Heaven for Family Pets
“Services, keepsakes help grieving owners find peace”
By JOHN BLAKE
The Atlanta Journal-Constitution
Published on: 08/20/07
At a quaint chapel in downtown Kennesaw, the mourners gathered to remember the departed.
While a pianist played an elegiac funeral hymn, the solemn group watched images of their loved ones during a DVD tribute. The tribute flashed images of the departed at various stages of their lives: one snoozing under a blanket on his first birthday; another playing with toys on a Christmas morning; a third staring into the distance during his last years.
Pet Dreams Memorial Center”I kept telling her you can go. You can go. You don’t have to stay for me,” Jane Michiels of Dallas, Ga., said as she dabbed her eyes with tissue while recounting the last days of “Baby,” who died from kidney failure. “She’s in a better place now.”
Baby was the name of Michiels’ Shih Tzu, and Fluffy and Sprocket were the names of the rest of the departed at the Pet Dreams Memorial Center in Kennesaw. The mourners were in a better place because they could say goodbye to their pets with reverence.
Pet owners who can’t accept the thought of burying their beloved pet in a cardboard box in their backyard now have an option. A growing number are saying goodbye to their pets by taking them to pet funeral homes like Pet Dreams.
There are about 600 pet cemeteries and crematories in the United States that offer funeral services for pet owners, according to the International Association of Pet Cemeteries & Crematories.
“We are seeing more of them in the last five to 10 years,” said Celine Clark, spokeswoman for the National Funeral Directors Association. “The families that funeral homes served are coming to them and saying our pet has died and is part of the family.”
And, as part of the family, they deserve to be sent off with style.
Funeral homes like Pet Dreams offer customized funeral services, caskets and urns, personalized funeral programs, and granite grave markers. They also offer keepsake fur clippings, ceramic paw prints, DVD tributes to pets and a pet remembrance journal with white candles.
Kevin Marcy, the center’s owner, is a licensed funeral home director whose family has catered to human beings for five generations. But he decided to break with family tradition after noticing how his mother grieved over the recent death of a dog she had for 15 years.
“I realized that grief is universal in life, whether it’s with people or with animals,” he said.
Marcy, a dog lover, said pet owners go through the same stages of grief as humans: denial, anger, sadness and acceptance. In the center’s bookshelves, he displays books such as “When Your Pets Dies: A Healing Guide for Kids” and “Cold Noses at the Pearly Gates.”
“Even if you don’t have a pet or passion for pets,” Marcy said, “you know someone who does, and someone who lost a pet and how upset they were.”
People who don’t own pets may scoff at the sentiment attached to animals, but pet owners say their pets have helped them through serious illness, divorce, job loss, depression. Pets, they say, give something few humans can offer.
“With pets, you have unconditional love,” Michiels said. “It doesn’t matter how you treat the poor little pet. It will love you forever.”
The love can be so strong that pet owners eventually see their pets as members of the family. Susan and Leo Romsiewicz of Kennesaw had Cocoa, a Lhasa apso, for 13 years. When Cocoa recently died from kidney failure, both hired Pet Dreams to arrange a funeral ceremony for her.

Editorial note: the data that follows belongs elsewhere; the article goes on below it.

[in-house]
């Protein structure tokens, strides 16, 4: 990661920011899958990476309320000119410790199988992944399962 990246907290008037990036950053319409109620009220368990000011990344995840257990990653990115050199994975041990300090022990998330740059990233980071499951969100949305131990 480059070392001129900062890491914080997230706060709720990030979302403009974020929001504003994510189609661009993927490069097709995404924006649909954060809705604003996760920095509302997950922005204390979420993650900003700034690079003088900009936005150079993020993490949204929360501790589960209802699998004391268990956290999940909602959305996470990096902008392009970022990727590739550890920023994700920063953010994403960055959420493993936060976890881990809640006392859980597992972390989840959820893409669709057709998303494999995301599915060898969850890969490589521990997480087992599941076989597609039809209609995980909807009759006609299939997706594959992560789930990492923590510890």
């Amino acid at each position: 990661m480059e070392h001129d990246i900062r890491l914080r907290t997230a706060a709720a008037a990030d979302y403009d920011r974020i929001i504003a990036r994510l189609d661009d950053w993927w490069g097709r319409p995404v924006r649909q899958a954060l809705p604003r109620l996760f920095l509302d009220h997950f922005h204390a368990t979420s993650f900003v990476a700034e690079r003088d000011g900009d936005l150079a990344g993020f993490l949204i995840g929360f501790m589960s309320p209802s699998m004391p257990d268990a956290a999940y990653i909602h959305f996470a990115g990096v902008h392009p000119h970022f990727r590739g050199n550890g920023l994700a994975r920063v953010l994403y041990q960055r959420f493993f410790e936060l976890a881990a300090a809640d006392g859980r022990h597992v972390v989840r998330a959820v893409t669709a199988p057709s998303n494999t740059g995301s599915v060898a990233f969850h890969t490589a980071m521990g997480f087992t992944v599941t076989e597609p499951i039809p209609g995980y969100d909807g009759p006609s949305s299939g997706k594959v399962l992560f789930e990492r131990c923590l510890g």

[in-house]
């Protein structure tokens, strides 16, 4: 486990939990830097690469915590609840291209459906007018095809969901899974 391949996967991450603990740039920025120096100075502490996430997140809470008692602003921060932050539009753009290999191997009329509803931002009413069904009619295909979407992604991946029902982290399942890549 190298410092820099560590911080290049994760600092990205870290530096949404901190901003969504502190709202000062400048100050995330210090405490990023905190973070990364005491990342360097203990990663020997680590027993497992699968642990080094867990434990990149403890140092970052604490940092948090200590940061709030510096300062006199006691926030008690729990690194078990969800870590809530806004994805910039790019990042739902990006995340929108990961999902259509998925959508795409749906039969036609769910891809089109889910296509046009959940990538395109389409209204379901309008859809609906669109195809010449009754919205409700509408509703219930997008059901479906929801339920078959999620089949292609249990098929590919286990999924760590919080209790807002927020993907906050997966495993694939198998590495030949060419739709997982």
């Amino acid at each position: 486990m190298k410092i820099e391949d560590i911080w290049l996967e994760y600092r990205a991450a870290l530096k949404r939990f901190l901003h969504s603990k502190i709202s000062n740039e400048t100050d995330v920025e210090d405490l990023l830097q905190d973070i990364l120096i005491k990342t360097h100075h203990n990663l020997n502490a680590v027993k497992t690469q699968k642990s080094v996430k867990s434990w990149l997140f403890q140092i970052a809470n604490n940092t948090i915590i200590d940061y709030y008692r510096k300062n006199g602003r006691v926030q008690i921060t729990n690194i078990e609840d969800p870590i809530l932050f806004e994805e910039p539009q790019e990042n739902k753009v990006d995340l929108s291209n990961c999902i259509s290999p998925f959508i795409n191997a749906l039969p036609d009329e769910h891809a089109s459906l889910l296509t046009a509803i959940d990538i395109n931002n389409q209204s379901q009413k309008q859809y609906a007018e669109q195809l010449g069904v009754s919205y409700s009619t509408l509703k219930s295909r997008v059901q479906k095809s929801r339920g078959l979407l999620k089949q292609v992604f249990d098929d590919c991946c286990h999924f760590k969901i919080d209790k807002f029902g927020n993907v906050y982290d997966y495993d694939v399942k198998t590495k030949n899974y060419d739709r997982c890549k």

“We don’t have any children,” Susan said. “She was our baby.”
Proof of people’s fierce attachment to their pets was evident during a visit to Pet Dreams. The occasion was celebratory; the center’s grand opening. But when a couple of pet owners like Michiels gathered in the chapel to share memories of their late pets, the event turned into an impromptu memorial service. People shared stories, sympathetic nods and pictures of their late pets.
In one corner of the chapel, someone wrote a eulogy below the photo of a snoozing cat named Fluffy that everyone in the room could relate to. It read: “You were just a cat, but little did they know the joy your friendship brought to my life.”
Denise Mortensen, a cat lover, stood outside the chapel and tried to explain the bond between people and pets. She had a tattoo of her late cat, “Wild Thang,” stenciled on her left ankle.
“A lot of this seems over-the-top if you’re not an animal person,” she said, “but in any kind of death, you need that ceremony and closure.”
Mortensen said she is so attached to cats that when her son was born years ago, she and her husband joked about their love of cats.
“We were hoping that the cats weren’t allergic to my son so we wouldn’t have to find a new home for him,” she said, chuckling.
Mortensen, the education coordinator for the Humane Society of Cobb County, did say, though, that some people can get too attached to their pets. She cited the money some people spend on pet products.
For example, one online pet store offered pet products that ranged from a $1,000 gold pet necklace, a $500 dog bed and a $700 “Haute Pooch Saigon Day Bed.” Mortensen shook her head at those extravagances.
“They’re not people,” she said. “They’re animals.”
Yet, for many, they’re something more. They’re part of the family.
According to a framed quote Marcy displays in the chapel, pets fulfill a primal need for companionship. The quote comes from a 19th-century Native American leader called Chief Seattle:
“Where would we be without the animals. If all the beasts were gone, we would die from great loneliness of spirit.”